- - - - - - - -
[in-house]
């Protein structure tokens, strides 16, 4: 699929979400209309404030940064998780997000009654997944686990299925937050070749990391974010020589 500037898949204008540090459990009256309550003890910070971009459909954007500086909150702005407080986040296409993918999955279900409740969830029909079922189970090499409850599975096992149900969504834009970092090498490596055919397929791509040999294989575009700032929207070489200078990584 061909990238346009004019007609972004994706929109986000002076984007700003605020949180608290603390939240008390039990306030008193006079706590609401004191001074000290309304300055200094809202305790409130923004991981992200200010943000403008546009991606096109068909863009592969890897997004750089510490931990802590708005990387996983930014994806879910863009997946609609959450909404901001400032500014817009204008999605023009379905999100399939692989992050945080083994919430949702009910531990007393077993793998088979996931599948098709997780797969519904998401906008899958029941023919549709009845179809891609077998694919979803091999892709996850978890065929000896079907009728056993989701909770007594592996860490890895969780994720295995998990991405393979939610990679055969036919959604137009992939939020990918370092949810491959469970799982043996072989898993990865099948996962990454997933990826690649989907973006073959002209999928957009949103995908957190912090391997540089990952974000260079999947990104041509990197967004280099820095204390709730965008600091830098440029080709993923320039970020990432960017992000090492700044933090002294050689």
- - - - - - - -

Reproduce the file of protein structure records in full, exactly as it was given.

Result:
[in-house]
């Protein structure tokens, strides 16, 4: 699929979400209309404030940064998780997000009654997944686990299925937050070749990391974010020589 500037898949204008540090459990009256309550003890910070971009459909954007500086909150702005407080986040296409993918999955279900409740969830029909079922189970090499409850599975096992149900969504834009970092090498490596055919397929791509040999294989575009700032929207070489200078990584 061909990238346009004019007609972004994706929109986000002076984007700003605020949180608290603390939240008390039990306030008193006079706590609401004191001074000290309304300055200094809202305790409130923004991981992200200010943000403008546009991606096109068909863009592969890897997004750089510490931990802590708005990387996983930014994806879910863009997946609609959450909404901001400032500014817009204008999605023009379905999100399939692989992050945080083994919430949702009910531990007393077993793998088979996931599948098709997780797969519904998401906008899958029941023919549709009845179809891609077998694919979803091999892709996850978890065929000896079907009728056993989701909770007594592996860490890895969780994720295995998990991405393979939610990679055969036919959604137009992939939020990918370092949810491959469970799982043996072989898993990865099948996962990454997933990826690649989907973006073959002209999928957009949103995908957190912090391997540089990952974000260079999947990104041509990197967004280099820095204390709730965008600091830098440029080709993923320039970020990432960017992000090492700044933090002294050689």